The other possibility of, course, is that TV on the web goes the way of music and becomes all about illegal peer to peer file sharing.

 

FYI – Babelgum from Babel Networks sounds almost exactly like The Venice Project.  They have a peer to peer delivery capability for a full screen video service and plan to launch in March.  The founder is Silvio Scaglia – founder of Fastweb – so he knows a thing or two about internet services.

New arrivals and uncertainty

By | Entrepreneurs, Venture Capital | 14 Comments

We had some good news in our family yesterday with the arrival of our second child – Stan.  All went as well as can be expected, which was great, and the family have rallied round and been really helpful.

Last night was a little disturbed, as you can imagine, and this morning when we were discussing what might have been upsetting Stan I was struck by how much we wanted to know the answer and how not knowing felt uncomfortable, so we all had a theory and settled on how it was probably stomach ache.

I see similar situations at companies all the time – where boards have to take important decisions in the absence of complete information.  That is unavoidable – we are talking about small businesses in fast changing environments.  Even if you had sufficient resources to devote a team of analysts to a problem you still wouldn’t have a full understanding of the issues – in fast changing markets a lot of things are matters of opinion, not fact.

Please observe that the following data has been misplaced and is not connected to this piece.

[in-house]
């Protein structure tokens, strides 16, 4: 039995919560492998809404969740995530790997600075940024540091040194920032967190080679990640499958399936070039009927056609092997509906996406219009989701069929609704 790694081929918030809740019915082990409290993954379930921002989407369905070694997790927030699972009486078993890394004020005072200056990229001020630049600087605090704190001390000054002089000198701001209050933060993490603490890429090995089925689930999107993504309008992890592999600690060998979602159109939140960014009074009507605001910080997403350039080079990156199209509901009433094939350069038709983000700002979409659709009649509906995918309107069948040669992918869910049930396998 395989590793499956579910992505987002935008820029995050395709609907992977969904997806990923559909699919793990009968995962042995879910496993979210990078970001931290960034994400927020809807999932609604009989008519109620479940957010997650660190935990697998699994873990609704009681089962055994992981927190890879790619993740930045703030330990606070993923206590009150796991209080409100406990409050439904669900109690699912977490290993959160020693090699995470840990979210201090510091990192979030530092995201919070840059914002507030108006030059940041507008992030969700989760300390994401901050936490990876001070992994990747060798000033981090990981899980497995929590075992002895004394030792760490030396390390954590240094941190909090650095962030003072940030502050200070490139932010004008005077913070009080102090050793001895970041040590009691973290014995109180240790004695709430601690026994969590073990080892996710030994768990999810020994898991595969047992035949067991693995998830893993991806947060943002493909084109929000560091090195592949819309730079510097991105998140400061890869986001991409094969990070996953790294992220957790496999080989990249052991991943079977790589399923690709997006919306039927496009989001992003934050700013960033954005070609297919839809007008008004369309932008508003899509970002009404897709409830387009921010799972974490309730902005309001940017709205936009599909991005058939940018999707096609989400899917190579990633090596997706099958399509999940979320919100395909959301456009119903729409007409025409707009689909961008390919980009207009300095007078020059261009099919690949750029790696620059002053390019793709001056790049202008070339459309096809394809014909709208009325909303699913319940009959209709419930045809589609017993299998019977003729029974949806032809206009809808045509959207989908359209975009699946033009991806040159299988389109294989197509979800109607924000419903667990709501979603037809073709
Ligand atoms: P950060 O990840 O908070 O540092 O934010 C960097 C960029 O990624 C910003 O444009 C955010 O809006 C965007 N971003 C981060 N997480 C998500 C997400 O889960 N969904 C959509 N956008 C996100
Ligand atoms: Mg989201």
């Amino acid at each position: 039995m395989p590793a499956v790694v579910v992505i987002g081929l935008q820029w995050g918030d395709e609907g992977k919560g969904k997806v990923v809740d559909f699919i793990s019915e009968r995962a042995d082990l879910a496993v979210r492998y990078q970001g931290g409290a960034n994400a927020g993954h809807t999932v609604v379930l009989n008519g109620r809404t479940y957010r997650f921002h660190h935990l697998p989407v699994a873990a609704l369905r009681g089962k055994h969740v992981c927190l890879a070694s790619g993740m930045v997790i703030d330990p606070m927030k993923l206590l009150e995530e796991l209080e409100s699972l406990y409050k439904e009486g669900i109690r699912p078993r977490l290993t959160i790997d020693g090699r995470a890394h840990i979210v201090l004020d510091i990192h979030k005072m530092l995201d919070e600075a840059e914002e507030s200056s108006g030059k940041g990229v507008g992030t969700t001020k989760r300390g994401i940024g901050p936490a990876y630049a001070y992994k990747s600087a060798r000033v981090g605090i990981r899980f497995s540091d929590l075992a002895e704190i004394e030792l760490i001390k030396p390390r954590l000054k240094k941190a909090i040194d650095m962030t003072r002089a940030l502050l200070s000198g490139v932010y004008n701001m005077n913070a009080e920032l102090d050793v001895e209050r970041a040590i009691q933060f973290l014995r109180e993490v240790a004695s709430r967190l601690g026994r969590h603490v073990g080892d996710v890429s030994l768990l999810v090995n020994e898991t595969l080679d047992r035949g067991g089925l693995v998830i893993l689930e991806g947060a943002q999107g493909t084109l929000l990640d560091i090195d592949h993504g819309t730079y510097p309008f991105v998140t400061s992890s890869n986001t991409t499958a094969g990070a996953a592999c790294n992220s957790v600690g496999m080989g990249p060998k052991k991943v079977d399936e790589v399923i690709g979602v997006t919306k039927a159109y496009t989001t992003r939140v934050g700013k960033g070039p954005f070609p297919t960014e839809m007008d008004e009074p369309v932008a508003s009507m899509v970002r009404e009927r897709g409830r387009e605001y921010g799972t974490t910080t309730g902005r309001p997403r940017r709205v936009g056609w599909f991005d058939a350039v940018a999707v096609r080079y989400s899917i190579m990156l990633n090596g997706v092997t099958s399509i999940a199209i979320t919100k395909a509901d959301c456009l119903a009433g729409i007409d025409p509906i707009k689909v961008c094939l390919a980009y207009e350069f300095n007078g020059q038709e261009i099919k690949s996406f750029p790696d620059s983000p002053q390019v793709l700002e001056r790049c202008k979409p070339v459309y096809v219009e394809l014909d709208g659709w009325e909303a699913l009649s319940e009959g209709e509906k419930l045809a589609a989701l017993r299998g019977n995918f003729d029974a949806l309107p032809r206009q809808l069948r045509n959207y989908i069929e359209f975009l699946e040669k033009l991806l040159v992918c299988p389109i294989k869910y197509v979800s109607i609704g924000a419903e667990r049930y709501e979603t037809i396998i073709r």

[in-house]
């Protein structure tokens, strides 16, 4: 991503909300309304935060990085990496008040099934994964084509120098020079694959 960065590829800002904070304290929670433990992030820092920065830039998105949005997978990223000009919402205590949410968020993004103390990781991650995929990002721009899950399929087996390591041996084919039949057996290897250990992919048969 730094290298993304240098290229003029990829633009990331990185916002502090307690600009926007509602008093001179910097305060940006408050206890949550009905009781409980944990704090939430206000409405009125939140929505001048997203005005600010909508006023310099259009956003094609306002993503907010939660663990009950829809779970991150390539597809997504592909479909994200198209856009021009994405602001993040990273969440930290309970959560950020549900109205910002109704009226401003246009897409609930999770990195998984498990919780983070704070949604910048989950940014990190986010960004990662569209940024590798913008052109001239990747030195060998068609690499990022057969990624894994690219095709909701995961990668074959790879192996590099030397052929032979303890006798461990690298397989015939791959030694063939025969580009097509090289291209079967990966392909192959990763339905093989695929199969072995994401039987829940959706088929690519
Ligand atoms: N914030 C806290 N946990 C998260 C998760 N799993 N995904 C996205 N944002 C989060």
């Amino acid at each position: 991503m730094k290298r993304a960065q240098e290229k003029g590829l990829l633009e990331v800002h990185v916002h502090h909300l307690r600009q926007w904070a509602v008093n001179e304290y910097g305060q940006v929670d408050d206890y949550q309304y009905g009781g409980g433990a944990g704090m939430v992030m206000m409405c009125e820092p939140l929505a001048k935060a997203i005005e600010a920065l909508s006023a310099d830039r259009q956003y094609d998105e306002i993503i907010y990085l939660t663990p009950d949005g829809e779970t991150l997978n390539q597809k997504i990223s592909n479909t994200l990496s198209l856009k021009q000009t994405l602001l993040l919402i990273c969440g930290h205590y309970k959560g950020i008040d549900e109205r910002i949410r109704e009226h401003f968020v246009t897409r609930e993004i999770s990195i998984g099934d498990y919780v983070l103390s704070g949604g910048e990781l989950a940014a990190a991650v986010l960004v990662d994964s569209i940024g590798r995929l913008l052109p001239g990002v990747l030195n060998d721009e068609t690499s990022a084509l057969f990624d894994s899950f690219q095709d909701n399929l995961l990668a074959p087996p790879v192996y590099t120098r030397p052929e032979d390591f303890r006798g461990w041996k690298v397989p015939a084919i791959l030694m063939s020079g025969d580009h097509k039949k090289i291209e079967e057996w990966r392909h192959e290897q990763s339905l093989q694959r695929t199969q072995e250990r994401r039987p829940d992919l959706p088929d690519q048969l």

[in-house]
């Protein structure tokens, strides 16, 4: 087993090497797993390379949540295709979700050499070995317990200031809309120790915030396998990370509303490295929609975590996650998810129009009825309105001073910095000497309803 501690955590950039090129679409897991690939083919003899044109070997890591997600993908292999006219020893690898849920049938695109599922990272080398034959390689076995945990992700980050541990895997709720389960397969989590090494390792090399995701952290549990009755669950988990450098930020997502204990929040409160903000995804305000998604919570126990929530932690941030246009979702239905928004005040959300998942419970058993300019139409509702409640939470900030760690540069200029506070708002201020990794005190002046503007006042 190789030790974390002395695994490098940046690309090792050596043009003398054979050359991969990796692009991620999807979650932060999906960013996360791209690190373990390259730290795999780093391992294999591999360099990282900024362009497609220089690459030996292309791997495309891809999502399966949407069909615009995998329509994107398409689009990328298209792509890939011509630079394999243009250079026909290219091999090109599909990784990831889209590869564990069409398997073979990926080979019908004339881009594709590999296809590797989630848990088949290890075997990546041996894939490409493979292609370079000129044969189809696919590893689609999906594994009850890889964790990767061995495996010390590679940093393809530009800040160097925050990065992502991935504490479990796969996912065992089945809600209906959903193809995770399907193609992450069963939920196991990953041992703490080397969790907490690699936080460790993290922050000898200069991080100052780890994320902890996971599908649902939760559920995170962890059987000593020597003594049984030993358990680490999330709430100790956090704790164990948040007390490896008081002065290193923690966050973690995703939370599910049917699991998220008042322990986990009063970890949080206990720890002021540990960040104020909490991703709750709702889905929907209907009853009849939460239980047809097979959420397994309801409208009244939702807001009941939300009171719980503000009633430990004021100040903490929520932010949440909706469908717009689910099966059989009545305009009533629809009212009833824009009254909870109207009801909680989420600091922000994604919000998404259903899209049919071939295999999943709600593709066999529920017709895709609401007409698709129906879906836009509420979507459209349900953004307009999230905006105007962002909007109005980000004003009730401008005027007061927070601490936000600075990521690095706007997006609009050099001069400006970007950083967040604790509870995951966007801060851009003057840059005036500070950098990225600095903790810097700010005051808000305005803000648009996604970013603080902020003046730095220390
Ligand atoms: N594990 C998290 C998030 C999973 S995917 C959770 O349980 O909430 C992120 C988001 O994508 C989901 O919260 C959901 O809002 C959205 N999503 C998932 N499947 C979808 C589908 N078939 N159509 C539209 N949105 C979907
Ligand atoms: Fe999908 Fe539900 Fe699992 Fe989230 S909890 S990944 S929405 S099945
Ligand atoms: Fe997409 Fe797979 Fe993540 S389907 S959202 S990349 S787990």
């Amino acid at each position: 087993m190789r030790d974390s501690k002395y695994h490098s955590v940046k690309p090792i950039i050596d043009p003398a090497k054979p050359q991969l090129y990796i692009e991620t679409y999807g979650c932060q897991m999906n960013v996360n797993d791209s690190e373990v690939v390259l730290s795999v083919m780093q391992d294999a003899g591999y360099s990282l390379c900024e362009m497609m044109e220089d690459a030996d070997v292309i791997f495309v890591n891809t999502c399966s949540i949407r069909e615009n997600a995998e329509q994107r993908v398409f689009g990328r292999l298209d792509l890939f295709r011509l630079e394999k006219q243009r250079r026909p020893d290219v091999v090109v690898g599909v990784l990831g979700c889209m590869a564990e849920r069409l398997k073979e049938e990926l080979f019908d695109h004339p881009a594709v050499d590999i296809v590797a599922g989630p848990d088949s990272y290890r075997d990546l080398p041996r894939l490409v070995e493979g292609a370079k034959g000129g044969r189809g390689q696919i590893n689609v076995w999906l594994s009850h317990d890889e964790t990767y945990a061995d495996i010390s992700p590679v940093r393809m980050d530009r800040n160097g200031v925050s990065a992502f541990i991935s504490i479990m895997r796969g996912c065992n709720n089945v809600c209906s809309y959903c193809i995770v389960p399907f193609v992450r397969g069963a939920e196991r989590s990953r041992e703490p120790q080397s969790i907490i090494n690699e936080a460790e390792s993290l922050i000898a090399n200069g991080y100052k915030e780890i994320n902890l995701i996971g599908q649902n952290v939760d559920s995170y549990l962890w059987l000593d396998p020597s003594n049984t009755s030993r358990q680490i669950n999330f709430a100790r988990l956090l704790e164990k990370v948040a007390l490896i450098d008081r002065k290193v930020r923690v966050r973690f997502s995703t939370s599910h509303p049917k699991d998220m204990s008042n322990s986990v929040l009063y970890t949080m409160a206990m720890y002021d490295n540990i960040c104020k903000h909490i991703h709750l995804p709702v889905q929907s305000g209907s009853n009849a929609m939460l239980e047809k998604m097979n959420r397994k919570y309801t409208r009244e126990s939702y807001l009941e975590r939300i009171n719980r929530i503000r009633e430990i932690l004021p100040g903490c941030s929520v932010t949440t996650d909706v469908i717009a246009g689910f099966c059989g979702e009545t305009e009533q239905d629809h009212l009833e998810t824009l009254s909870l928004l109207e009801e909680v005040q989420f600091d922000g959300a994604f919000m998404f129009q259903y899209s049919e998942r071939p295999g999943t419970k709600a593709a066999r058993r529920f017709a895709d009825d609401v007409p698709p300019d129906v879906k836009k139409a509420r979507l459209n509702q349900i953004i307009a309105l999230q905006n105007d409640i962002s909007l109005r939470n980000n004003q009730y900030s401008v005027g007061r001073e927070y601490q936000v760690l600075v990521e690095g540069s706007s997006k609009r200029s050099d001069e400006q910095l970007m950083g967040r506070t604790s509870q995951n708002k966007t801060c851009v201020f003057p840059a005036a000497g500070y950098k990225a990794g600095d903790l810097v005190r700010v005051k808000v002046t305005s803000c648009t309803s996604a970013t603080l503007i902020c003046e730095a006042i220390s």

Good boards recognise that sometimes it will be difficult, or impossible, to find more data and take quick decisions based on the balance of the information available and what their intuition is telling them.  This is all about trust and confidence – in particular giving the executive team the confidence to be open about the limits of their information and understanding.

After all admitting what you don’t know, and what you can’t find out, can be hard.  Not surprising given that not having a full understanding can be (seen as) a weakness.

When companies don’t deal with uncertainty well it slows down decision making, sometimes terminally.  You see it most often during strategy sessions where the conclusion ends up being that the (usually already over-worked) executive should go and find some more information.  Then at the next strategy session there isn’t much more information, and so a decision is avoided once again.  Meanwhile the competition is making hay.